Top 10 Greatest Military Achievements That Changed the Face of War


There have been a number of military achievements throughout world history that have revolutionized warfare.  Listed here, I have attempted to formulate the top ten military achievements that have most significantly impacted warfare throughout world history.

Although there have been numerous military technological and ideological advancements that have revolutionized warfare from military formations and gunpowder to radio communications and canned foods, this study focuses strictly on weapon systems.  While many may disagree with the particulars on this list, most will agree that all the weapon systems noted have played a significant part in revolutionizing warfare.  In fact, many of these weapon systems have continuously been updated over time and most still play a dominate role in modern warfare today.

10. The Chariot

Image result for The Chariot

The two-wheeled horse-drawn chariot was one of the most important achievements in history.  It provided humanity its first concept of personal transport and for more than two thousand years it was used as a key military weapon system of war.  Chariots seem to have originated in Mesopotamia in the third millennium or around about 2000 BC.  The highly mobile two-wheeled war chariot carrying a driver and an archer armed with a short composite bow revolutionized military tactics after 1700 BC.  Chariots were expensive, clumsy and prone to breakdowns. Yet these military weapon systems were used for centuries.  They were not replaced by horseback riders until the first millennium BC making these weapon systems the early foundation for the cavalry.

9. The Sarissa

Image result for Sarissa

The sarissa, also know as a lance or pike, was a gigantic 13-21 foot long double pointed pike used in the Macedonian phalanx infantry formation as early as 3,000 BC.  Its great length was an asset against hoplites and other soldiers bearing smaller weapons, because they had to get past the sarissa to engage the phalangites.  The tight formation of the phalanx created a “wall of pikes”, and the pike was sufficiently long that there were fully five rows of pikes in front of the front rank of men—even if an enemy got past the first row, there were still four more to stop him.  The Macedonian phalanx was considered all but invulnerable from the front, except against another such phalanx; the only way it was ever generally defeated was by breaking its formation or outflanking it.

The invention of the sarissa is credited to Philip, father of the celebrated Macedonian king, Alexander the Great.  However, it was Alexander who successfully employed this new weapons system across Asia, conquering Egypt, Persia and the Pauravas (northwest India), victorious all the way.  The sarissa-wielding phalanxes were vital in every battle to include the pivotal battle of Gaugamela where the Persian king’s brutal scythe chariots were utterly destroyed by the phalanx.  The sarissa remained a primary weapon system for every Hellenistic army until the rise of Rome.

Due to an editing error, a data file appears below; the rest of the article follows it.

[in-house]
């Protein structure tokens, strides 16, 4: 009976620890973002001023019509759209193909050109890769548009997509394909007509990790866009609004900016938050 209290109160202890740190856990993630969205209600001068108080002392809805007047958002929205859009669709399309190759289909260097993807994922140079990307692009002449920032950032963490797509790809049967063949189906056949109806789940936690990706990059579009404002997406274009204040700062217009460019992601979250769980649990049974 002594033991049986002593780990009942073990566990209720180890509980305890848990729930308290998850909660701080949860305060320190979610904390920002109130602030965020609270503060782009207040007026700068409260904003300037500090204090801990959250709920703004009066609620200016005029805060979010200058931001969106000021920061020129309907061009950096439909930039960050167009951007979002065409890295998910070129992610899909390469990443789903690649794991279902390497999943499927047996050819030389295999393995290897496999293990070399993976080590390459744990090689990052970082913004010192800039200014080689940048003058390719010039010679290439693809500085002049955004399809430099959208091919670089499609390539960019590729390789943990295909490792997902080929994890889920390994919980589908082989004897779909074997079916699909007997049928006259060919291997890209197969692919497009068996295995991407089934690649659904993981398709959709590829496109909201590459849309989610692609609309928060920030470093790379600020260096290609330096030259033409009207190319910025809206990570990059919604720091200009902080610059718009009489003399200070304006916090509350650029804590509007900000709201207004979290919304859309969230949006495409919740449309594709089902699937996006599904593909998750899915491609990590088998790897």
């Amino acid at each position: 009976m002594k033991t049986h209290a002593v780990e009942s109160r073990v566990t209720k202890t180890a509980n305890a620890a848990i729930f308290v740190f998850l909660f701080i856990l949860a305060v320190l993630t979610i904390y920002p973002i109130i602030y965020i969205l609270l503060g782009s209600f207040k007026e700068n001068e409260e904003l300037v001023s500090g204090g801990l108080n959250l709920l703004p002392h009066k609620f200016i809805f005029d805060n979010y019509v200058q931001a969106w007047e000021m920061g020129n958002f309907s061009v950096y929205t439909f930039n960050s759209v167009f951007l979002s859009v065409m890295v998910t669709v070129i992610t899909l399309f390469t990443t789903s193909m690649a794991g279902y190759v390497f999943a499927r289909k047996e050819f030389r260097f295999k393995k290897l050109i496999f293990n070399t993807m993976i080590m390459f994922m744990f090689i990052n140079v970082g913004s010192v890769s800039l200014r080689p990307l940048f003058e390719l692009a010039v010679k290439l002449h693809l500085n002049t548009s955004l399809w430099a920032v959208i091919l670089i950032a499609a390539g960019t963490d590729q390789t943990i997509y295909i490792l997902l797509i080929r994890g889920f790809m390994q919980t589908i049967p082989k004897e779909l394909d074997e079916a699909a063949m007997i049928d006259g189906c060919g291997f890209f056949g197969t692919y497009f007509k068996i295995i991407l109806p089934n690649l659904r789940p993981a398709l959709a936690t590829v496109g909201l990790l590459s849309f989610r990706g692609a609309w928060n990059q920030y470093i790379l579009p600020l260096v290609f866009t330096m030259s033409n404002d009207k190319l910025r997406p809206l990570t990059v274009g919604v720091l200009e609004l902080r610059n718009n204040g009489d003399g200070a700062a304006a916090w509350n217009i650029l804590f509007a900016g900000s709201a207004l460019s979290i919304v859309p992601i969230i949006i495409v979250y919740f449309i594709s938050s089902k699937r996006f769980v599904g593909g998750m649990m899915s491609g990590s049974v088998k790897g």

8. Sailing Ships

Image result for Sailing Ships war

The first sailing ships were likely Egyptian and existed around 3000 BC or earlier.  They were used on the Nile River which was ideal for primitive sailing vessels. The wind on the Nile is usually from the north, so if they wanted to go south they just raised the sail on the double mast.  And if they wanted to go north, they just lowered the sail and drifted with the river.  Through these early sailing ships the navy was born.

Produced from the 8th to the 13th centuries and commonly used in Northern Europe, Viking ships were “clinker built” boats called Knorrs.  These sailing ships were sturdy, long, and slender with a large square sail making them swift and capable of long voyages.  By 1200, these Knorrs were used by militaries throughout northern Europe.

The technology of the sailing warship found relative stability from 1775 to 1862 requiring little expensive research and few new developments.  Sails, ropes, and guns would eventually become the main components of this military weapon system and timber, the most basic and vital component of these wooden sailing warships, was present in abundance to most countries.

7. The Cannon

The cannon, first appearing in the early 14th century in Europe, assumed its classic form at the beginning of the 17th century which persisted almost unchanged until the mid-19th century at which time it was superseded by the breech loading rifled gun.

Until the early 17th century, cannons in a battle were immobile and the two-wheeled gun carriage was slow to be developed.  This military weapon system would eventually add a new service branch to the army.  And the Artillery would soon join the Cavalry and Infantry.  It was a shock weapon, most effectively used in mass, and its placement was critical. The battery itself was fixed, but fire could be directed to any point within range very quickly. The battery had to be carefully protected from assault, while its field of fire had to be as open and level as possible.  One good volley across the front of a cavalry or infantry charge would lead to incredible destruction.